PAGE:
Iraq News
Terrorism

Iraq hands over 18 ISIS foreign fighters' children to their countries

By Khalid al-Taie

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A girl of Chechen origin receives treatment after being extracted from the battles by Iraqi forces as they advanced through Mosul. [Photo from the Joint Operations Command Facebook page]

The Iraqi government has handed over to their respective countries 18 children of foreign "Islamic State of Iraq and Syria" (ISIS) elements who were killed in battles with the Iraqi army, the government announced on Friday (February 9th).

"The Ministry of Labour and Social Affairs has so far handed over a total of 17 Chechen children and one French child to their countries after their relatives were located," said Abeer Jalabi, head of the ministry's Women and Child Welfare Authority.

The ministry initiated the return of orphaned ISIS children in batches in early September 2017 in co-operation with UNICEF, the International Red Cross and diplomatic missions, she told Diyaruna.

It is planning to return another group of orphaned children with German citizenship to their country, in co-ordination with the German embassy in Baghdad, she added.

The ministry still retains a number of other children believed to be of foreign ISIS fighters who were either killed in the liberation battles or had carried out suicide attacks, Jalabi said.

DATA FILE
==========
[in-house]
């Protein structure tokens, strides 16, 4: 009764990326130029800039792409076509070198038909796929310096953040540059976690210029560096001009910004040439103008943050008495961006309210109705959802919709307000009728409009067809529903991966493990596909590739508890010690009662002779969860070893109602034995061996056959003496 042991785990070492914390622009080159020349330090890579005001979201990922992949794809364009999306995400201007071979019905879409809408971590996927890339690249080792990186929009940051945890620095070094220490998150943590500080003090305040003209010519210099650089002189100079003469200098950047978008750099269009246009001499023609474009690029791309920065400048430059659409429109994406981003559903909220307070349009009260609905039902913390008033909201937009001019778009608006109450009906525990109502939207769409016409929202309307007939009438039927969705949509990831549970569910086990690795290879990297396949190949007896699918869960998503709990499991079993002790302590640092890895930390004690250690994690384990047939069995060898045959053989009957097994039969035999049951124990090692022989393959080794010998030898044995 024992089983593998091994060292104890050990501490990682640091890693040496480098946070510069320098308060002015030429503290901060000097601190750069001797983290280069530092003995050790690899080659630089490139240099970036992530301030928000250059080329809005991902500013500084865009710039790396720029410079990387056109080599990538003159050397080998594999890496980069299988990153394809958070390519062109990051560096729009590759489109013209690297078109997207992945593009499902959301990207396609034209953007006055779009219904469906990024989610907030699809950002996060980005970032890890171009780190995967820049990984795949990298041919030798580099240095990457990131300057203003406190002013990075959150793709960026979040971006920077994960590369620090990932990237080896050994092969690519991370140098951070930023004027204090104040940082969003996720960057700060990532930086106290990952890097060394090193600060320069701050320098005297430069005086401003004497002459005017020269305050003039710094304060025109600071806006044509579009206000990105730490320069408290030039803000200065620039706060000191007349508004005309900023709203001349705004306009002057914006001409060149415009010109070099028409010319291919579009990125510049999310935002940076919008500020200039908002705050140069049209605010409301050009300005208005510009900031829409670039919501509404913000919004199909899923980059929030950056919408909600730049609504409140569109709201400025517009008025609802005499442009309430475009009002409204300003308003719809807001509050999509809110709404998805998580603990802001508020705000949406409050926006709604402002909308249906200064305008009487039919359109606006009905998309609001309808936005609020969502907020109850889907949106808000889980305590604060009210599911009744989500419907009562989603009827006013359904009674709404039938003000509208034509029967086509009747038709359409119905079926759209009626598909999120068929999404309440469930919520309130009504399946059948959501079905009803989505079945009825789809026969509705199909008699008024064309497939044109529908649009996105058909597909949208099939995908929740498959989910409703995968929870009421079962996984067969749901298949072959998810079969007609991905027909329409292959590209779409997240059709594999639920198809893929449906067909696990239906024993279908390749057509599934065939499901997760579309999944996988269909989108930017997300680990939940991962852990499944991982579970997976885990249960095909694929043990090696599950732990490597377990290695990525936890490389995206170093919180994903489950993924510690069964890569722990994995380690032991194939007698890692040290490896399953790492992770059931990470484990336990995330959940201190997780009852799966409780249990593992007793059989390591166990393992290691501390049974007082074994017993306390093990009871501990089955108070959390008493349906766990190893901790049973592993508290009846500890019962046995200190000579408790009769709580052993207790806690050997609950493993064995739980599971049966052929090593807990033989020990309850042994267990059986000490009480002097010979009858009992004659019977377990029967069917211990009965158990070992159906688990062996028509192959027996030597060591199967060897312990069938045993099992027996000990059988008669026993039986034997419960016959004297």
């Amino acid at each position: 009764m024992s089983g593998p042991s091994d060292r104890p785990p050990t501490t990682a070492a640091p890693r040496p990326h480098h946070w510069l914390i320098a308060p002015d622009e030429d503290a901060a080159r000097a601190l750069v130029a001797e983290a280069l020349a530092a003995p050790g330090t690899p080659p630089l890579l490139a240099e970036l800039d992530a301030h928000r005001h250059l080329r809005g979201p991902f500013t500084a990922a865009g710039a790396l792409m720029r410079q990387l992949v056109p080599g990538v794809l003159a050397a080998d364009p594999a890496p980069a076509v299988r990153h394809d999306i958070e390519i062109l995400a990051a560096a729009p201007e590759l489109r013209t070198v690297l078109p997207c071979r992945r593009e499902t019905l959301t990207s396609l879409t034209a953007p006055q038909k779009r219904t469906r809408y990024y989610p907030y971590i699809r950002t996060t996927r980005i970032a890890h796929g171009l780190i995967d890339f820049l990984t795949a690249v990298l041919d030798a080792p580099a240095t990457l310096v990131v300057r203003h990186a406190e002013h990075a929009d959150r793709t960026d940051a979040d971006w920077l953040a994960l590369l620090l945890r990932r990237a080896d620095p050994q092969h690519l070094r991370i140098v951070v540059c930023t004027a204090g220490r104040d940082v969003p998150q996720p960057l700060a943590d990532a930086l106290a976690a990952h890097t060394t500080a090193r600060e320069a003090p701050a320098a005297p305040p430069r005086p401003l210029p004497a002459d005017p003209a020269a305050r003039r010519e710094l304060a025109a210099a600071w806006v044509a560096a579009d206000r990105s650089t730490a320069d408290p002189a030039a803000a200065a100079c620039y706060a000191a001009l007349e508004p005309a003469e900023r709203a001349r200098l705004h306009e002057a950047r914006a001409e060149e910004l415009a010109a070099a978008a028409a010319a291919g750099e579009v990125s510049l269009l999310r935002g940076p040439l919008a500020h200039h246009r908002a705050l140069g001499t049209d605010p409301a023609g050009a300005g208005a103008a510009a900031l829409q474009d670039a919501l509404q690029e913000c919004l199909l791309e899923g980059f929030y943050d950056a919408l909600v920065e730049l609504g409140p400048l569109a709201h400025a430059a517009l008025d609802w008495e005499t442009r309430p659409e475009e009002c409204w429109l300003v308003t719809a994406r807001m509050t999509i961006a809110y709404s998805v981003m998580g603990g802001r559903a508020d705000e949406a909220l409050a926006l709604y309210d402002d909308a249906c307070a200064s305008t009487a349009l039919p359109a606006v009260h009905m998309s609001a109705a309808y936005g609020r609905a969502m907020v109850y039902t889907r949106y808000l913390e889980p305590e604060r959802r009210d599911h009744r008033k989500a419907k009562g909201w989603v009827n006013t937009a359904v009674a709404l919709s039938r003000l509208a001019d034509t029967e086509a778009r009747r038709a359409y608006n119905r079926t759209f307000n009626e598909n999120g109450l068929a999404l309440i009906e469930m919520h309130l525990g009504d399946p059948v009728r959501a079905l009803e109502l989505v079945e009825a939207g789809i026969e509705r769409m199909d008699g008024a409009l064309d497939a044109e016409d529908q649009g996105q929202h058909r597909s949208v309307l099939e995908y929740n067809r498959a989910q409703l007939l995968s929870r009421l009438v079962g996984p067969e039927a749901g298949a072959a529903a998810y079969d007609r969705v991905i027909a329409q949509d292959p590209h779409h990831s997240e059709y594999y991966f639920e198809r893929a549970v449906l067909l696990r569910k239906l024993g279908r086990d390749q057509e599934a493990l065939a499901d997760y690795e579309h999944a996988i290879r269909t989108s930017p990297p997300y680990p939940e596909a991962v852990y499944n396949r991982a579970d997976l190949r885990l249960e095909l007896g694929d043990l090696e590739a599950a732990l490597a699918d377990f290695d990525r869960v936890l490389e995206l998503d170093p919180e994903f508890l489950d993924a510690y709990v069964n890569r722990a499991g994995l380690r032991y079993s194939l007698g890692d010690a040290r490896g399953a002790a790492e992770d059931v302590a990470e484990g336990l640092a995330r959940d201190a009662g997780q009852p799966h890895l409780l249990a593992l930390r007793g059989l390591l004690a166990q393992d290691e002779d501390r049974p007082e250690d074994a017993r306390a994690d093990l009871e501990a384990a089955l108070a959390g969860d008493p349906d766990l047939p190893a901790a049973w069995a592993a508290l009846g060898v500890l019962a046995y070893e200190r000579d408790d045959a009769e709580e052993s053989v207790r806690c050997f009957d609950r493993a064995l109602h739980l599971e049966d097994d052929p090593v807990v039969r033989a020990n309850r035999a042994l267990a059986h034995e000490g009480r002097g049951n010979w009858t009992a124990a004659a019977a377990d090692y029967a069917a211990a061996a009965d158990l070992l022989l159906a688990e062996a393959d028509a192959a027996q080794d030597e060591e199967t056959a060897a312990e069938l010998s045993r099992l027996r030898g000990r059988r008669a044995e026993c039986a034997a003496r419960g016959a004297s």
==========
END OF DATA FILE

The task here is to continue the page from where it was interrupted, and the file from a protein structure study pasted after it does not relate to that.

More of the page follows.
"We currently [house] 40 orphaned children between the ages of four and six from former Soviet Union republics, Germany, France and many other countries," she said, adding that "they have been placed in orphanages in Baghdad in accordance with the directives of the Iraqi judiciary".

Orphaned children 'receive full care'

The children are receiving full care, Jalabi said.

"We treat them like the rest of the orphans we are hosting, and provide them with food, clothing, health care and psychological support," she added.

Those children have experienced living in a violent environment, she said, noting that some were even injured during the fighting.

"We consider them victims who must be embraced, according to our religious and humanitarian values ​​and in accordance with our national laws and the international conventions that call for caring for children during conflict and protecting their rights," she said.

"At the same time, we are co-ordinating with the relevant authorities to ensure that all the children who have been placed in our care are safely transferred to their countries," she added.

There are "large numbers of foreign ISIS fighters' children who have been placed with their mothers in detention centres under government supervision", Jalabi said.

These children are under the age of three and need the care of their mothers, who are currently being interrogated and tried, she said.

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